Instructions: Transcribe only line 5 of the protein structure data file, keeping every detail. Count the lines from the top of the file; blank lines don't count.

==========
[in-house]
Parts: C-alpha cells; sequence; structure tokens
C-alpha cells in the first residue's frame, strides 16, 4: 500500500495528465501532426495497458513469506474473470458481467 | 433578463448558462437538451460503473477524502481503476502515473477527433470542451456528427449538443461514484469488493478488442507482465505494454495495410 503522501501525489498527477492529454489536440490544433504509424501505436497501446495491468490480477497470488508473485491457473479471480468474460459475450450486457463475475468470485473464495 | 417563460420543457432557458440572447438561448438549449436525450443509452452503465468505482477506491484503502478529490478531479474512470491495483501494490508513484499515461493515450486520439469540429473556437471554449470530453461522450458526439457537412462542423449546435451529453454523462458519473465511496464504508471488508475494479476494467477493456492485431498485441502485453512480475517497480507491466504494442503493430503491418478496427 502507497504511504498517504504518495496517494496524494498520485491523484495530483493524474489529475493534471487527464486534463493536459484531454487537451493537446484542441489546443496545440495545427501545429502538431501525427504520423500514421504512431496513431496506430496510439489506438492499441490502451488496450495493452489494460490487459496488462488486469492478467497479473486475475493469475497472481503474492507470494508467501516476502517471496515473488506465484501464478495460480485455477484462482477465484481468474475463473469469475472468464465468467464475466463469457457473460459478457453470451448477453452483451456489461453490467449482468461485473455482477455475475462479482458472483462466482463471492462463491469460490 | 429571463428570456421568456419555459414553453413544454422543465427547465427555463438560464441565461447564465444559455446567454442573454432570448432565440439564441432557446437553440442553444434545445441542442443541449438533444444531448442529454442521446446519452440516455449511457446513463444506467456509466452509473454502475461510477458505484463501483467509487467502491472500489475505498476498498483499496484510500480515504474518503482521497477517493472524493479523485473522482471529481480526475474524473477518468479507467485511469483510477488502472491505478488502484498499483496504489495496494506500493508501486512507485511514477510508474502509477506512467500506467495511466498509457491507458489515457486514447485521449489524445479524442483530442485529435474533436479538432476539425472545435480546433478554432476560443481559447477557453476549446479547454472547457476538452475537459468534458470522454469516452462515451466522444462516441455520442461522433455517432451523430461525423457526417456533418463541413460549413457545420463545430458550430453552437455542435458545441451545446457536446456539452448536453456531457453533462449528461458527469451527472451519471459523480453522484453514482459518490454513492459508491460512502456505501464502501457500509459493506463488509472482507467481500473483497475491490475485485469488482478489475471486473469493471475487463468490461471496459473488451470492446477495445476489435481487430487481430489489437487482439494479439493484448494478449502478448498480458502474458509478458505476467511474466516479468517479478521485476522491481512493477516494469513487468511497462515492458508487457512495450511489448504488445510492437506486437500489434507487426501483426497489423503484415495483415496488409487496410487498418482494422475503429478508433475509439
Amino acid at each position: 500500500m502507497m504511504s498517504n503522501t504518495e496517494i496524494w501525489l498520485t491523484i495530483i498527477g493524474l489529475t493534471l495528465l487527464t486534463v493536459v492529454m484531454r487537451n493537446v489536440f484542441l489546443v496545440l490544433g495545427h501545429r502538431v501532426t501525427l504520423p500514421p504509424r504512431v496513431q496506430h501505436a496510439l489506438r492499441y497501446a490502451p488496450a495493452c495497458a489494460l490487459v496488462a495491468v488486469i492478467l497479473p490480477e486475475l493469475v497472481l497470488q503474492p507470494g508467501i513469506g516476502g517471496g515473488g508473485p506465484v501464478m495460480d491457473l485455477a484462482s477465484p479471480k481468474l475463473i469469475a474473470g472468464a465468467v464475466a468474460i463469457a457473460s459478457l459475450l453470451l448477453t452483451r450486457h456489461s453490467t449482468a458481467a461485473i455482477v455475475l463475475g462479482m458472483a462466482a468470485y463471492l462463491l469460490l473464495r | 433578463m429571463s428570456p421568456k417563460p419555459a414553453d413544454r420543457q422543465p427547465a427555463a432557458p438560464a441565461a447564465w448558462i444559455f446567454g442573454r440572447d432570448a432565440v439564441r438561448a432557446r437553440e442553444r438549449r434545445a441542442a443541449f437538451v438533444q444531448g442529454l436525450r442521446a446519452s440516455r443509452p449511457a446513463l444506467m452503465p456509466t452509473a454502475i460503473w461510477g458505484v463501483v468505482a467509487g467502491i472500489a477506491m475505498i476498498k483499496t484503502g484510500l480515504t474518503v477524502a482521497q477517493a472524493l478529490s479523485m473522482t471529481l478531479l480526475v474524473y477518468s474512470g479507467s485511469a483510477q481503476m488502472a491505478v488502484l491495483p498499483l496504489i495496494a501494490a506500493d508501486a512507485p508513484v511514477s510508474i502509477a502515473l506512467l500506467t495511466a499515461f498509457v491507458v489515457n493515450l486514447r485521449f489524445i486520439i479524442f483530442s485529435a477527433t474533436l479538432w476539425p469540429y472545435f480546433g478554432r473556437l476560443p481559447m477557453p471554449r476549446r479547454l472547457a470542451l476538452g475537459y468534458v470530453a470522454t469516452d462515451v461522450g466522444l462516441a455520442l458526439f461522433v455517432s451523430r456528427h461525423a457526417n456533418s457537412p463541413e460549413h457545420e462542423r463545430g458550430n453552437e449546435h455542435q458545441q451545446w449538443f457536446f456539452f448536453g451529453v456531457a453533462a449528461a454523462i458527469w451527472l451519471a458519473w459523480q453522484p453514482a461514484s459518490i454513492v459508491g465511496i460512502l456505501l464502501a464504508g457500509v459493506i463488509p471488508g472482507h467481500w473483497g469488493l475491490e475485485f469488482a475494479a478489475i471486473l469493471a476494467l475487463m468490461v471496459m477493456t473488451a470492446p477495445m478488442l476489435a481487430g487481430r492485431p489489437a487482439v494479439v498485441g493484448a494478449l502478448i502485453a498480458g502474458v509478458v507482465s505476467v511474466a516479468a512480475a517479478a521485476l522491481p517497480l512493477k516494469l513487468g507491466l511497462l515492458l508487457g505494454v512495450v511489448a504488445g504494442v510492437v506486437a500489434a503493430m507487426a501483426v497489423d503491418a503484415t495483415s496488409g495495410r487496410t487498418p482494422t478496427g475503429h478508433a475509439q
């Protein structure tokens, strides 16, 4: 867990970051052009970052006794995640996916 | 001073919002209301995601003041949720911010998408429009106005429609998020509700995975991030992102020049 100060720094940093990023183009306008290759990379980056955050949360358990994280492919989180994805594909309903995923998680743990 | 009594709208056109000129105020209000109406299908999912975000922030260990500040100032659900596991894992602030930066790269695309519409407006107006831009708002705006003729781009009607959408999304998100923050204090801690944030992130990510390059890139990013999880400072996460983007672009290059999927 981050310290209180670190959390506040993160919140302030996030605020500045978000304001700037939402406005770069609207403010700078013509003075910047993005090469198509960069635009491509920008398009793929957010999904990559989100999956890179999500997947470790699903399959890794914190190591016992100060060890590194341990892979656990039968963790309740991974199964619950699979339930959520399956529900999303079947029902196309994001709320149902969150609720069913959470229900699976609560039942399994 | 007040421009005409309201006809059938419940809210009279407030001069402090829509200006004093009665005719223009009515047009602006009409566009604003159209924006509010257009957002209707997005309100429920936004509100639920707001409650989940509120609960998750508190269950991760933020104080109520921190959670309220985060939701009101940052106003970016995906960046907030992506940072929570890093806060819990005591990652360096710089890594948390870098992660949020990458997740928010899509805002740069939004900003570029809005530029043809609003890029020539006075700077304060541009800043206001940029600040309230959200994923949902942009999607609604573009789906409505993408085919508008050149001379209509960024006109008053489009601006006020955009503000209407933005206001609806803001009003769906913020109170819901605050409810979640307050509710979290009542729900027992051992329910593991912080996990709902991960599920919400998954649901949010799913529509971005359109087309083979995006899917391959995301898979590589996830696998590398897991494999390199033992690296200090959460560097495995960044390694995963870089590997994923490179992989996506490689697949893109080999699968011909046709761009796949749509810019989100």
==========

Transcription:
């Protein structure tokens, strides 16, 4: 867990970051052009970052006794995640996916 | 001073919002209301995601003041949720911010998408429009106005429609998020509700995975991030992102020049 100060720094940093990023183009306008290759990379980056955050949360358990994280492919989180994805594909309903995923998680743990 | 009594709208056109000129105020209000109406299908999912975000922030260990500040100032659900596991894992602030930066790269695309519409407006107006831009708002705006003729781009009607959408999304998100923050204090801690944030992130990510390059890139990013999880400072996460983007672009290059999927 981050310290209180670190959390506040993160919140302030996030605020500045978000304001700037939402406005770069609207403010700078013509003075910047993005090469198509960069635009491509920008398009793929957010999904990559989100999956890179999500997947470790699903399959890794914190190591016992100060060890590194341990892979656990039968963790309740991974199964619950699979339930959520399956529900999303079947029902196309994001709320149902969150609720069913959470229900699976609560039942399994 | 007040421009005409309201006809059938419940809210009279407030001069402090829509200006004093009665005719223009009515047009602006009409566009604003159209924006509010257009957002209707997005309100429920936004509100639920707001409650989940509120609960998750508190269950991760933020104080109520921190959670309220985060939701009101940052106003970016995906960046907030992506940072929570890093806060819990005591990652360096710089890594948390870098992660949020990458997740928010899509805002740069939004900003570029809005530029043809609003890029020539006075700077304060541009800043206001940029600040309230959200994923949902942009999607609604573009789906409505993408085919508008050149001379209509960024006109008053489009601006006020955009503000209407933005206001609806803001009003769906913020109170819901605050409810979640307050509710979290009542729900027992051992329910593991912080996990709902991960599920919400998954649901949010799913529509971005359109087309083979995006899917391959995301898979590589996830696998590398897991494999390199033992690296200090959460560097495995960044390694995963870089590997994923490179992989996506490689697949893109080999699968011909046709761009796949749509810019989100």